• materials for exposed machinery & their foundations, which shall be suitable for the PST.

For ice strengthened ships, essential machinery installations shall also consider loads enforced directly by the ship’s interaction with the ice.

FIRE SAFETY AND PROTECTION

The goal of the Chapter 7 of the Polar Code is to assure that fire fighting systems & appliances remain operable & effective under polar environmental conditions. This chapter sets conditions for all the ships & additional conditions for the ships intended to operate in low air temperature.

For all ships:

  • Fire fighting equipment & system components(including hydrants, hoses, nozzles, monitors, controls, isolating valves, pressure/vacuum valves, etc.) shall always be accessible & be prevented from freezing, snow & icing.
  • Fire mains & fire fighting system piping shall be protected from freezing & arranged so that exposed sections can be isolated & drained.
  • Fire pumps shall be in heated compartments, & sea suctions serving them shall be arranged to enable the clearing of ice accumulation. Extinguishing media shall be appropriate for the intended operating environment.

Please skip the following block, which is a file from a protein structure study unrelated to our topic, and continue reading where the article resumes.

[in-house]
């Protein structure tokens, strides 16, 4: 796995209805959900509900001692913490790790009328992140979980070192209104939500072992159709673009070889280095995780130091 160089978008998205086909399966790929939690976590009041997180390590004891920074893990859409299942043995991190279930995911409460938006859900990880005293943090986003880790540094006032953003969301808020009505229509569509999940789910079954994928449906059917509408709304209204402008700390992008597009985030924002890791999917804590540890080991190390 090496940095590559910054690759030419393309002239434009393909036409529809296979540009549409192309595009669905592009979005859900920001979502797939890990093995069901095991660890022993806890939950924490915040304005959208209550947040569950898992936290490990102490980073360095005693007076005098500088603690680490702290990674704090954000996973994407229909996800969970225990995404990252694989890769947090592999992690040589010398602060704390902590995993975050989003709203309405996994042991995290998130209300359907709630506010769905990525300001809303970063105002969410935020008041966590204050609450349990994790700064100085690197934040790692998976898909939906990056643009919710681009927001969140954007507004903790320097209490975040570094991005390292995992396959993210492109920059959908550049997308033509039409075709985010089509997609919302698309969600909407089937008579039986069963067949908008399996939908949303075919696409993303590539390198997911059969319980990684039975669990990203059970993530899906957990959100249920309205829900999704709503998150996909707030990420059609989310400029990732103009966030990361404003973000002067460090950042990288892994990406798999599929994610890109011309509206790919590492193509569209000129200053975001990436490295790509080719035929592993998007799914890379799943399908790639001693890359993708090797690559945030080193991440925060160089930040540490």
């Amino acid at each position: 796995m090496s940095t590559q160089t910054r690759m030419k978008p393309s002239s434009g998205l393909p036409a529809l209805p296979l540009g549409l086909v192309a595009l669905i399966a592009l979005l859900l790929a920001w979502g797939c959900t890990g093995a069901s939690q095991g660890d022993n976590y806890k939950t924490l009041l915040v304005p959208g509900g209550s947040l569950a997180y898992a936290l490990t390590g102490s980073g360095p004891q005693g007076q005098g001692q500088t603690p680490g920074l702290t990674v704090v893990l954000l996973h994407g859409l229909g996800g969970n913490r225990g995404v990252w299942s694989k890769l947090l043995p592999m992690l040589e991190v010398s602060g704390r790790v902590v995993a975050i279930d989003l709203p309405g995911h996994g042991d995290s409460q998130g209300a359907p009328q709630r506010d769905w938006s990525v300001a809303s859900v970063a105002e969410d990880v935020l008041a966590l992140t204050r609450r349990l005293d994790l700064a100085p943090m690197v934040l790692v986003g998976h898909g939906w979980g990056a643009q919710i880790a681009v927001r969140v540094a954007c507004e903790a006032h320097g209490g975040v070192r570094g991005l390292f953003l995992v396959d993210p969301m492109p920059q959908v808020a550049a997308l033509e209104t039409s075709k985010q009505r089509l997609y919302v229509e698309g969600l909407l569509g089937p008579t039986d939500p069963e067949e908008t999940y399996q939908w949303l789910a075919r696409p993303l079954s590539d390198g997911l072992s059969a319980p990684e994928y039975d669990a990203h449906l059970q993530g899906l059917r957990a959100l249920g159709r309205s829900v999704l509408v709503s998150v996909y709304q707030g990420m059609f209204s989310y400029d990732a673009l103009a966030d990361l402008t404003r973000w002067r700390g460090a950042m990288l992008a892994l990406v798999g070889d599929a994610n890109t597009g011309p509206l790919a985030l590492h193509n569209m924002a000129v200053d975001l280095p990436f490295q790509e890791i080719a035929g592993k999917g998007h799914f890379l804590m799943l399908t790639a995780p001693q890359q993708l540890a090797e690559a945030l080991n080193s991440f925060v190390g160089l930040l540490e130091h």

• Fire fighting accesses shall be provided with anti-icing or de-icing protection.

For the ships intended to operate in low air temperature:

  • All fire safety systems & appliances shall be fully functional at the Polar Service Temperature (PST).
  • Exposed fire safety system components shall be made of materials appropriate for the PST.
  • All two way portable radio communication appliances shall be operable at the PST.
  • Fire extinguishers shall be prevented from freezing or certified for operation to the PST.

LIFE SAVING APPLIANCES AND ARRANGEMENTS

The goal of the Chapter 8 of the Polar Code is to provide for the safe escape, evacuation & survival in the polar environments. This chapter sets conditions for all ships, with additional requirements for the new ships & ships intended to operate in extended periods of darkness.

To ensure safe & immediate escape

  • All ships must have means to avert or remove ice & snow from the escape routes, muster & embarkation areas, survival craft & their launching appliances.
  • New ships must provide escape routes so as not to hinder passage by the persons wearing polar clothing.

To ensure safe evacuation off the ship

  • All ships must have the means to safely evacuate people & deploy survival craft & equipment when operating in ice covered waters.
  • All ships must be able to operate all the life saving appliances independently of the ship’s main source of power.

To enable survival after abandoning ship